Intestinal Pseudo-Obstruction as a Presenting Manifestation of Systemic Lupus Erythematosus: Case Report and Review of the Literature

Hien Nguyen, MD; Niharika Khanna, MD

South Med J. 2004;97(2) 

In This Article

Abstract and Case Report

A case of intestinal pseudo-obstruction as a presenting manifestation of systemic lupus erythematosus is presented. Systemic lupus erythematosus is an autoimmune disease with a wide spectrum of unpredictable multisystemic presentations. A case of systemic lupus erythematosus that was diagnosed in a patient whose initial presentation for the disease was acute renal failure, hydronephrosis, intestinal pseudo-obstruction, and false-positive syphilis serologies is presented. There have been 18 other cases of intestinal pseudo-obstruction associated with systemic lupus erythematosus to date in the English literature. A variety of gastrointestinal syndromes have been increasingly recognized as possible manifestations of systemic lupus erythematosus, and this case illustrates in particular that intestinal pseudo-obstruction may be a presenting manifestation of this disorder.

A 35-year-old woman with hypertension and a history of IV drug use presented with 3-day history of crampy, nonradiating, midepigastric, abdominal pain; and distension, anorexia, vomiting, and diarrhea. There was no fever, hematemesis, or hematochezia. She also complained of mild swelling and pain in her knees. She denied chest pain, shortness of breath, headache, or rashes. There was no history of unusual travel or food ingestions, sick contacts, or antibiotic use. She had a history of IV cocaine and heroin abuse and reported that her last use was 1 year before admission. She had been diagnosed 3 years previously with syphilis, for which she had received penicillin therapy. There was a remote surgical history of femoral hernia repair and prior obstetric history significant for four first-trimester miscarriages and no livebirths. There was a strong family history of systemic lupus erythematosus in her mother and aunt. Medications at admission included Norvasc.

The cardiopulmonary examination was significant for a 2/6 systolic ejection murmur and fine basilar crackles. Abdominal examination revealed hypoactive bowel sounds, distended abdomen with diffuse tenderness, and tympany without peritoneal signs. Rectal examination demonstrated heme-negative brown stool without masses.

The musculoskeletal examination showed mild bilateral knee effusion with preserved range of motion. The dermatologic examination was significant for seborrheic dermatitis, nonscarring alopecia, and malar rash, without physical signs of scleroderma including sclerodactyly or telangiectasias.

Complete blood count was significant for a microcytic anemia with hematocrit of 25.1/µl and mean corpuscular volume of 72.5. Anemia workup was consistent with a combined iron deficiency anemia and Coombs-positive hemolytic anemia. Serum chemistries revealed acute renal failure with blood urea nitrogen of 53 mg/dl and creatinine of 2 mg/dl. Liver function tests were normal except for albumin of 2.6 mg/dl, and amylase and lipase levels were normal. Abdominal flat and upright films demonstrated multiple air fluid levels and distended loops of small bowel. The urinalysis demonstrated active urinary sediment with 4+ protein and few red blood cell casts, but was negative for illicit drugs. Renal ultrasound showed echogenic kidneys consistent with medical renal disease and mild bilateral hydronephrosis, and 24-hour urine studies demonstrated non-nephrotic range proteinuria with a total of 850 mg protein and creatinine clearance of 50 ml/min. Serologies for connective tissue disease revealed positive antinuclear antibody titer of 1:640 with speckled pattern. Smith antibody was positive but rheumatoid factor, ribonucleotide protein, Ro, La, double-stranded DNA, anti-proliferating cell nuclear antigen, SCL-70, and anticentromeric antibody were all negative. Complement levels were decreased at 40 mg/dl (C3) and 10 mg/dl (C4), and viral hepatitis and human immunodeficiency virus serologies were negative. Lupus anticoagulant and anticardiolipin antibodies were both positive and consistent with her history of multiple early miscarriages. A retrospective chart review showed that the patient had positive rapid plasma reagin serologies for which she had received penicillin injections but negative fluorescein treponema antibody, consistent with false-positive syphilis testing. Repeat antitreponemal tests during this admission confirmed false-positive syphilis serology.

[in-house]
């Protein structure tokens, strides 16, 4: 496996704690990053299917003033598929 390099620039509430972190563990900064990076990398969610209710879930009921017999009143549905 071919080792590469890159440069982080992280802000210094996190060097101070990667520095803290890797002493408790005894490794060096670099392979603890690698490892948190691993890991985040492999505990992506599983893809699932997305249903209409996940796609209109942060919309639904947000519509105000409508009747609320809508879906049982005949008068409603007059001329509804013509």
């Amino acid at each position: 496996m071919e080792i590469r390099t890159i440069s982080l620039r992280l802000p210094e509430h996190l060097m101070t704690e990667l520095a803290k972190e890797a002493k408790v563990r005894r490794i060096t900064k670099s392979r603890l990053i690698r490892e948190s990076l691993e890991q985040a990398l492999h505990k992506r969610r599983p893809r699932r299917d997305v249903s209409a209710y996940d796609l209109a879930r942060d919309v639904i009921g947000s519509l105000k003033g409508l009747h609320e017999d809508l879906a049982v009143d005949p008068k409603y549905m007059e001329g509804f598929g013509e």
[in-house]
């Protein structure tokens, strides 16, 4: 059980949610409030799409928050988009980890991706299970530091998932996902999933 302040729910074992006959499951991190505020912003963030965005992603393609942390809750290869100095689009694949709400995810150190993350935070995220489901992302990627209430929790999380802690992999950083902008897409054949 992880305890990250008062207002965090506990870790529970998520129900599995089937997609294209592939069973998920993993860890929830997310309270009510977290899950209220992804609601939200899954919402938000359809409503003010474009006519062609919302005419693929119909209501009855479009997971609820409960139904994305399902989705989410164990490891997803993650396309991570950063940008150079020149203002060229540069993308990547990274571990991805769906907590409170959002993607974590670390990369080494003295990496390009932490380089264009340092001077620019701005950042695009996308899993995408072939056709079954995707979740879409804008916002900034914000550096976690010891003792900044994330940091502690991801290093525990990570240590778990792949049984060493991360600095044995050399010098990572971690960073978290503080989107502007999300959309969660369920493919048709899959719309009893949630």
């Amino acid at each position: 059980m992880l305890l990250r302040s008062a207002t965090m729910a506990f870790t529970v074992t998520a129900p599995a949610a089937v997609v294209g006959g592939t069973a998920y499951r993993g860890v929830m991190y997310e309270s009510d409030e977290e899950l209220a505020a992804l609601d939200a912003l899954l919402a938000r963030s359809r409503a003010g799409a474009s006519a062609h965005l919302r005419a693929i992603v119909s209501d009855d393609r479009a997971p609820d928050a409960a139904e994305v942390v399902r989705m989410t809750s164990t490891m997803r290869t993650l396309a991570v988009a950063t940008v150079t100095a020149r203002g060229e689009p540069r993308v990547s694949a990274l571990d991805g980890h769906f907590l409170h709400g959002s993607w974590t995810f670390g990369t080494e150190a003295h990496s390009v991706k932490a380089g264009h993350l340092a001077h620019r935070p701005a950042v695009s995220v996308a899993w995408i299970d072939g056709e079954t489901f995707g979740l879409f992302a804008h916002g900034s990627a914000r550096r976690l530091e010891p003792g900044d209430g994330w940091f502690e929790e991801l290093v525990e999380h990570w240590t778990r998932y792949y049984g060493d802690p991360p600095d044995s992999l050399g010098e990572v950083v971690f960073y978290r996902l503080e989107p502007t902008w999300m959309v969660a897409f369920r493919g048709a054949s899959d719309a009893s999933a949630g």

The patient was admitted. Bowel rest was instituted with placement of a nasogastric tube, and hydration was initiated with IV fluids. In consultation with the gastroenterology department, a small bowel contrast study and colonoscopy were performed 1 week into admission, as her obstruction improved, ruling out mechanical obstruction in the small and large intestines. A renal biopsy was performed, demonstrating mild mesangial proliferative changes consistent with Class II lupus nephritis. The patient was initiated on high-dose IV prednisone and erythromycin and weaned to oral feeds by Week 2 of admission. The patient's creatinine stabilized to 1.0 mg/dl with steroidal therapy, and the patient was discharged on oral prednisone 2 mg/kg/d for 2 weeks. At 6-week follow-up, on a maintenance dose of prednisone 10 mg/d, there was complete resolution of the intestinal pseudo-obstruction and hydronephrosis, without recurrence of nephritis.


Comments on Medscape are moderated and should be professional in tone and on topic. You must declare any conflicts of interest related to your comments and responses. Please see our Commenting Guide for further information. We reserve the right to remove posts at our sole discretion.